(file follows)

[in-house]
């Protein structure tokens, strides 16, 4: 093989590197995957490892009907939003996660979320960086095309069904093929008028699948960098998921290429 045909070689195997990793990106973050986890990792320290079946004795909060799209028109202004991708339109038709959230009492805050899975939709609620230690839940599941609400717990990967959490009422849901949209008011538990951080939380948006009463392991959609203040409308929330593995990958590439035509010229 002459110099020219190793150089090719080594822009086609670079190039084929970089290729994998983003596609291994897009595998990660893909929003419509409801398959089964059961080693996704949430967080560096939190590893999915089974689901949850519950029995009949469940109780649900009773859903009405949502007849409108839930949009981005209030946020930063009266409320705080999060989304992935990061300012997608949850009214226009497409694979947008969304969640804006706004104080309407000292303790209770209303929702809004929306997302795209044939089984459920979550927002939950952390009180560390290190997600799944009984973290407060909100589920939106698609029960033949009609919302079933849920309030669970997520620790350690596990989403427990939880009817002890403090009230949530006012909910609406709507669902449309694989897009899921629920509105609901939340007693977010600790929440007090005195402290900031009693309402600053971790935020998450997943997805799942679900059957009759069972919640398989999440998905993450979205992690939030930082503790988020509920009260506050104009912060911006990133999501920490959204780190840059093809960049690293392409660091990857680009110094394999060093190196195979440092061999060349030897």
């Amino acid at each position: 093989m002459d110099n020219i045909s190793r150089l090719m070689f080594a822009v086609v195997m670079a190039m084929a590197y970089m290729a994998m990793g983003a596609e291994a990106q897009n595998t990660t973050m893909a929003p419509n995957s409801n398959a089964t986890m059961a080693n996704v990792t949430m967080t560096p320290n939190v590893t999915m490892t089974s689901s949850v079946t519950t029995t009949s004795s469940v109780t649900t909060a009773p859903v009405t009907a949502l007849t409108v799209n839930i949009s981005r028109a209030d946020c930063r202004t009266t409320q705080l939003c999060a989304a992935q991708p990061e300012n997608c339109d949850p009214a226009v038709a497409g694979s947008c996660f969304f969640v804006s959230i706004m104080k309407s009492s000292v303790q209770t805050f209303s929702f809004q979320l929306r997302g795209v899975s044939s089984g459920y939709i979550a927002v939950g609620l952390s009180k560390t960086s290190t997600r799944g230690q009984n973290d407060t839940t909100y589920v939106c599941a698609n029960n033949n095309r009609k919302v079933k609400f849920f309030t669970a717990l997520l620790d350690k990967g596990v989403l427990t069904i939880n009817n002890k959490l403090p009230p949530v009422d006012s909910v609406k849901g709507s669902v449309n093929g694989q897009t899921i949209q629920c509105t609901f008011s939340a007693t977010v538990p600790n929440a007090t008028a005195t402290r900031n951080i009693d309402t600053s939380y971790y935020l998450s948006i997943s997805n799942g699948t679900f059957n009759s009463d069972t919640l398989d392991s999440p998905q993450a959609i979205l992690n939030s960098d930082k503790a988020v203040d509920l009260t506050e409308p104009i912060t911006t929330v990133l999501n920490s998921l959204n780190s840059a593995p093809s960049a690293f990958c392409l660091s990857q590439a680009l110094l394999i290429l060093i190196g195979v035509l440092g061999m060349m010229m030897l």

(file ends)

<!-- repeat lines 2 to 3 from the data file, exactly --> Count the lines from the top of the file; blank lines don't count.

């Protein structure tokens, strides 16, 4: 093989590197995957490892009907939003996660979320960086095309069904093929008028699948960098998921290429 045909070689195997990793990106973050986890990792320290079946004795909060799209028109202004991708339109038709959230009492805050899975939709609620230690839940599941609400717990990967959490009422849901949209008011538990951080939380948006009463392991959609203040409308929330593995990958590439035509010229 002459110099020219190793150089090719080594822009086609670079190039084929970089290729994998983003596609291994897009595998990660893909929003419509409801398959089964059961080693996704949430967080560096939190590893999915089974689901949850519950029995009949469940109780649900009773859903009405949502007849409108839930949009981005209030946020930063009266409320705080999060989304992935990061300012997608949850009214226009497409694979947008969304969640804006706004104080309407000292303790209770209303929702809004929306997302795209044939089984459920979550927002939950952390009180560390290190997600799944009984973290407060909100589920939106698609029960033949009609919302079933849920309030669970997520620790350690596990989403427990939880009817002890403090009230949530006012909910609406709507669902449309694989897009899921629920509105609901939340007693977010600790929440007090005195402290900031009693309402600053971790935020998450997943997805799942679900059957009759069972919640398989999440998905993450979205992690939030930082503790988020509920009260506050104009912060911006990133999501920490959204780190840059093809960049690293392409660091990857680009110094394999060093190196195979440092061999060349030897």
């Amino acid at each position: 093989m002459d110099n020219i045909s190793r150089l090719m070689f080594a822009v086609v195997m670079a190039m084929a590197y970089m290729a994998m990793g983003a596609e291994a990106q897009n595998t990660t973050m893909a929003p419509n995957s409801n398959a089964t986890m059961a080693n996704v990792t949430m967080t560096p320290n939190v590893t999915m490892t089974s689901s949850v079946t519950t029995t009949s004795s469940v109780t649900t909060a009773p859903v009405t009907a949502l007849t409108v799209n839930i949009s981005r028109a209030d946020c930063r202004t009266t409320q705080l939003c999060a989304a992935q991708p990061e300012n997608c339109d949850p009214a226009v038709a497409g694979s947008c996660f969304f969640v804006s959230i706004m104080k309407s009492s000292v303790q209770t805050f209303s929702f809004q979320l929306r997302g795209v899975s044939s089984g459920y939709i979550a927002v939950g609620l952390s009180k560390t960086s290190t997600r799944g230690q009984n973290d407060t839940t909100y589920v939106c599941a698609n029960n033949n095309r009609k919302v079933k609400f849920f309030t669970a717990l997520l620790d350690k990967g596990v989403l427990t069904i939880n009817n002890k959490l403090p009230p949530v009422d006012s909910v609406k849901g709507s669902v449309n093929g694989q897009t899921i949209q629920c509105t609901f008011s939340a007693t977010v538990p600790n929440a007090t008028a005195t402290r900031n951080i009693d309402t600053s939380y971790y935020l998450s948006i997943s997805n799942g699948t679900f059957n009759s009463d069972t919640l398989d392991s999440p998905q993450a959609i979205l992690n939030s960098d930082k503790a988020v203040d509920l009260t506050e409308p104009i912060t911006t929330v990133l999501n920490s998921l959204n780190s840059a593995p093809s960049a690293f990958c392409l660091s990857q590439a680009l110094l394999i290429l060093i190196g195979v035509l440092g061999m060349m010229m030897l």